Case 8:14-cr-00529-TDC Document 11 Filed 11/12/14 Page----FILED

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tAKNJAC USAO
20lJROQ.I02 NOV 12 2014

IN THE UNITED STATES DISTRICT COURT ClERK,AT
.u. IGREENB AL '
.~ ISTRICT COURT
FOR THE DISTRICT OF MARYLAND BY BY DISTRICTOFMARy8~gRT
,C>f DEPUTY
UNITED STATES OF AMERICA *
*
v. * CRIMINAL NO. /1)C }L( )
C.- ( 5~ CJ
*
* (Conspiracy to Interfere with Interstate
VADIM E. MIKERIN, * Commerce by Extortion, 18 U.S.c.
* ~ 1951(a); Forfeiture, 18 U.S.C.
Defendant * ~ 981(a)(I)(C), 28 U.S.c. ~ 2461(c»
*
*******

INDICTMENT

COUNT ONE
(Conspiracy to Interfere with Interstate Commerce by Extortion)

The Grand Jury for the District of Maryland charges that:

Introduction

At all times relevant to this Indictment:

I. The United States Department of Energy ("DOE"), a department within the

executive branch of the United States government, was the executive agent for an agreement,

executed on or about August 31, 1992, between the United States and the Russian Federation (the

"20. Year Agreement" or "HEU Agreement") which outlined operations for the systematic

"downblending," or conversion, of highly. enriched uranium ("HEU") from Russian nuclear

warheads into low.enriched uranium ("LEU") for civilian nuclear power generation. The

20. Year Agreement further stipulated the transportation of this "converted" LEU from Russia to

the United States for use in United States civilian nuclear reactors. This initiative was given the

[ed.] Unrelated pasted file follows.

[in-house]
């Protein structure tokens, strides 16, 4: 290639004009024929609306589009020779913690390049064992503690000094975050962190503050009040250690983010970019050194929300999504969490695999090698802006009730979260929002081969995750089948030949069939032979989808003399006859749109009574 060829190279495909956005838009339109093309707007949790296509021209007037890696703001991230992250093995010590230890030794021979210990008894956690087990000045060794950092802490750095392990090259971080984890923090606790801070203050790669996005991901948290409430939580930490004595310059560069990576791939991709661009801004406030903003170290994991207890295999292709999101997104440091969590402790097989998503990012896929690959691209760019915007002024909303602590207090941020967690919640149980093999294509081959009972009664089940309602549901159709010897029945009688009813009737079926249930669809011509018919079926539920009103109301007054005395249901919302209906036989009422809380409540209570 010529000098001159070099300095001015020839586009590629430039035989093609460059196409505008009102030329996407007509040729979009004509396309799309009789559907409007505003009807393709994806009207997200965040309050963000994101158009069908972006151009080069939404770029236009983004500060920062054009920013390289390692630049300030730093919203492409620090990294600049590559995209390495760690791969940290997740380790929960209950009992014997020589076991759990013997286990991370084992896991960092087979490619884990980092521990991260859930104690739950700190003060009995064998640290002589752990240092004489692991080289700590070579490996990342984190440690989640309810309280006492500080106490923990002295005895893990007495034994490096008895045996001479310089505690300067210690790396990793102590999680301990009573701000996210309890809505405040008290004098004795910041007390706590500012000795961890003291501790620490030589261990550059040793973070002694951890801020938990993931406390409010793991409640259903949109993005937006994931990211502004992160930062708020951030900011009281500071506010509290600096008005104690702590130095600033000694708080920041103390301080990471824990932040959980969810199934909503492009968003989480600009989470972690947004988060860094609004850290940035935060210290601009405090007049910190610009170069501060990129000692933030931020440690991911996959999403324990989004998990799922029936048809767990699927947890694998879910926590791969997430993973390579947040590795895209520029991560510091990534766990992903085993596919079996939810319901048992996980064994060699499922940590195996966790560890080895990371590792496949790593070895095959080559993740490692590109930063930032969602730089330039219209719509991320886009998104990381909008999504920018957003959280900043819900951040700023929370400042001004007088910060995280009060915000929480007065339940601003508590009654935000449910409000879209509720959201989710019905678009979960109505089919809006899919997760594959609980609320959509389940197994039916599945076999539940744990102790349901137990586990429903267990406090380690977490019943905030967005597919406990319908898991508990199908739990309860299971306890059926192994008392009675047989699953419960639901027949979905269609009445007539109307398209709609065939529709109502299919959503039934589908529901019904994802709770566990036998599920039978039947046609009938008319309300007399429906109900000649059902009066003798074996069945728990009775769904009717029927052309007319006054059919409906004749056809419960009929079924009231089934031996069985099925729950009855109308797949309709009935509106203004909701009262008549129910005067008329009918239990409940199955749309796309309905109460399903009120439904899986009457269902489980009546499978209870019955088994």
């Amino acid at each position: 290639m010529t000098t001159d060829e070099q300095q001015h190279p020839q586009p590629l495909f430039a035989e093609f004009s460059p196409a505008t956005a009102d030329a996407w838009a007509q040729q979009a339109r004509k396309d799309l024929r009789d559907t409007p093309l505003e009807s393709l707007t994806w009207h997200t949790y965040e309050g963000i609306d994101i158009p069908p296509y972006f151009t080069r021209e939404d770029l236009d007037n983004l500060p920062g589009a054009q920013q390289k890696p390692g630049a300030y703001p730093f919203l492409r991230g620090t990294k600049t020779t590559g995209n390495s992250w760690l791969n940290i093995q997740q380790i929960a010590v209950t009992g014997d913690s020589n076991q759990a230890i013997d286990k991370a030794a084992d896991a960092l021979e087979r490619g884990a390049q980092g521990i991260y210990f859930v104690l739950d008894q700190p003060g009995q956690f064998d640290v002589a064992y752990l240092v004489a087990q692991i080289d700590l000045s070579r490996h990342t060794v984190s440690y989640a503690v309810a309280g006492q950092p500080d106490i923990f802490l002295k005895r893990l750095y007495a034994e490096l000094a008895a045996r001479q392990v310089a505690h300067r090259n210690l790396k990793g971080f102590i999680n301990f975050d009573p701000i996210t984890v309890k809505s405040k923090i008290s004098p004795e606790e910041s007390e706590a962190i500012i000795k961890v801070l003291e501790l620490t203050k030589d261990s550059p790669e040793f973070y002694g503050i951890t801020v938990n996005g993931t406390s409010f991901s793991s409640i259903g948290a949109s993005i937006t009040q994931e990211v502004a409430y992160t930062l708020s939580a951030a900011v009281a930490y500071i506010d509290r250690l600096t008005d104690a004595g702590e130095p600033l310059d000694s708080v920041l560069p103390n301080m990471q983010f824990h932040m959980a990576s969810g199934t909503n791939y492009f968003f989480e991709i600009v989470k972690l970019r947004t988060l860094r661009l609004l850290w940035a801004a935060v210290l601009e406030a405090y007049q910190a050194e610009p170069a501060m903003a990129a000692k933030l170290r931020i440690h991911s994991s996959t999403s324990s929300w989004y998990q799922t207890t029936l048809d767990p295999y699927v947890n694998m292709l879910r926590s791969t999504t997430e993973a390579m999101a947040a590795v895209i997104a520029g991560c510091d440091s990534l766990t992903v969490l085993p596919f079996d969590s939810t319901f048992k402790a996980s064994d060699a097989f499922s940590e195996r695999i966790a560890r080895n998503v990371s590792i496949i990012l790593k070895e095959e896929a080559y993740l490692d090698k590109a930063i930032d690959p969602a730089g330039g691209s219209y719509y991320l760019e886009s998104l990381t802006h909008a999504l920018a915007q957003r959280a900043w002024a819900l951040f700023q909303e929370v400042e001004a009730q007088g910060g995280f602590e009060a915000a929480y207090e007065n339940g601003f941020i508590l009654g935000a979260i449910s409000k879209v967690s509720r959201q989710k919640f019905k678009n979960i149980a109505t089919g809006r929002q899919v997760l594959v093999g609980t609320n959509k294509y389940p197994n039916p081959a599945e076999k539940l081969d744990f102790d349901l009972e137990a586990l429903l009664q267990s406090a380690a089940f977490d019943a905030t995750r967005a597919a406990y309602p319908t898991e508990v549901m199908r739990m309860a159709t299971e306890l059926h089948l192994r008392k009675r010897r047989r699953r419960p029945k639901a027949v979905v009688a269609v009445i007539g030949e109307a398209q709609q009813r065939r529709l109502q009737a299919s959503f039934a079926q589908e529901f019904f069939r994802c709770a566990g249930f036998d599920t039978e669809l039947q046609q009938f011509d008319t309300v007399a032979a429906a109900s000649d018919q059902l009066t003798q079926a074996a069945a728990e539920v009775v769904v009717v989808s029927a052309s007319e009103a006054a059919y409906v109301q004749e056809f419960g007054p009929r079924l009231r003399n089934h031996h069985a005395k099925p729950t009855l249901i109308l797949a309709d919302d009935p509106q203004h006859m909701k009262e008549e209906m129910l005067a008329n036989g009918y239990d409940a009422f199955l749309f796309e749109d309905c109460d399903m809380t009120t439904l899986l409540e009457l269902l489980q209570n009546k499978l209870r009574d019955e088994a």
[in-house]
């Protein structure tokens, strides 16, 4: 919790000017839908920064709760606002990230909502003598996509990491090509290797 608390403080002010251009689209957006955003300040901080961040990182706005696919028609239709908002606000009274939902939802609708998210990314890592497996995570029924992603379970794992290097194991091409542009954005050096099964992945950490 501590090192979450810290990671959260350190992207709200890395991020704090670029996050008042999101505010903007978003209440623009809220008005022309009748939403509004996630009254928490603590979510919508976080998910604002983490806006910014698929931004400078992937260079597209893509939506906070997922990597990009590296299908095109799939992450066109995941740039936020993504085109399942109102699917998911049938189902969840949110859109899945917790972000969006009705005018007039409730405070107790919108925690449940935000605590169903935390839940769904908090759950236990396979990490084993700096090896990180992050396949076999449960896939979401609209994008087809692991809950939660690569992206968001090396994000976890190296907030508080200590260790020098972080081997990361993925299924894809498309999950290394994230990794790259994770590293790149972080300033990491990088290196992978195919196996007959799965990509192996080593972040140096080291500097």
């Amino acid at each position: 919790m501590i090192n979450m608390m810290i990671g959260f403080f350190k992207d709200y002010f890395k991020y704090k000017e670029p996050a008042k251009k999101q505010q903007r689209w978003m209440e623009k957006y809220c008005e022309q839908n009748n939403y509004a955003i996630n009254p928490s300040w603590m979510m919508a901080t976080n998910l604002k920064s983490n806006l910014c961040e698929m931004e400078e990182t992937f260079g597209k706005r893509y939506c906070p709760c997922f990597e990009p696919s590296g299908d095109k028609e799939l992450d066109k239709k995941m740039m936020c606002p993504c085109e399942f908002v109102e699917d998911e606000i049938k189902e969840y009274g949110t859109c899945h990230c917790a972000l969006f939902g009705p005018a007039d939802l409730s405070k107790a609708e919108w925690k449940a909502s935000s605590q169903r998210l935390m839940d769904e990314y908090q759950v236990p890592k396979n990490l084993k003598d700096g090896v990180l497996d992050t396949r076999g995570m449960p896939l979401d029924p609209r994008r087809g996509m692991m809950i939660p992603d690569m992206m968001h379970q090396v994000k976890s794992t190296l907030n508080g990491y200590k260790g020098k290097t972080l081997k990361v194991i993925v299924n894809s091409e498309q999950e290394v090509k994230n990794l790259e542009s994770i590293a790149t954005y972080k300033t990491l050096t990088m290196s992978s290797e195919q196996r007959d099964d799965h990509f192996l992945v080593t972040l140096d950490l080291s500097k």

name "Megatons to Megawatts" or "M2M" by DOE's National Nuclear Security Administration

("NNSA.")
Case 8:14-cr-00529-TDC Document 11 Filed 11/12/14 Page 2 of 10

2. The Russian executive agent for the HEU A/,'feement was the Ministry for Atomic

Energy ("MINATOM"), which in 2007 became the Russian State Atomic Energy Corporation

("ROSATOM"), a wholly Russian state-owned enterprise.

3. The commercial agent for the United States was the United States Enrichment

Corporation ("USEC"), based in Bethesda, Maryland.

4. The Russian commercial agent was JSC Techsnabexport ("TENEX"), a subsidiary

of ROSATOM.

5. On or about January 14,2014, USEC and TENEX executed a contract ("the

Agreement"), which provided that the HEU would be converted to LEU in Russian nuclear

facilities, and then sold to USEC for transport to the United States. The first shipment of LEU

occurred in May 1995. Through 2013, a total of 475 metric tons of Russian warhead /,'fade HEU,

equivalent to 19,000 nuclear warheads, was converted in Russia to LEU and sold in the United

States for use as fuel. As much as ten percent of electricity produced in the United States was

generated from fuel obtained through the Agreement. The final shipment of LEU from Russia

under the Agreement was in December 2013.

6. TENEX and USEC maintained an additional contract, the Return Feed Program,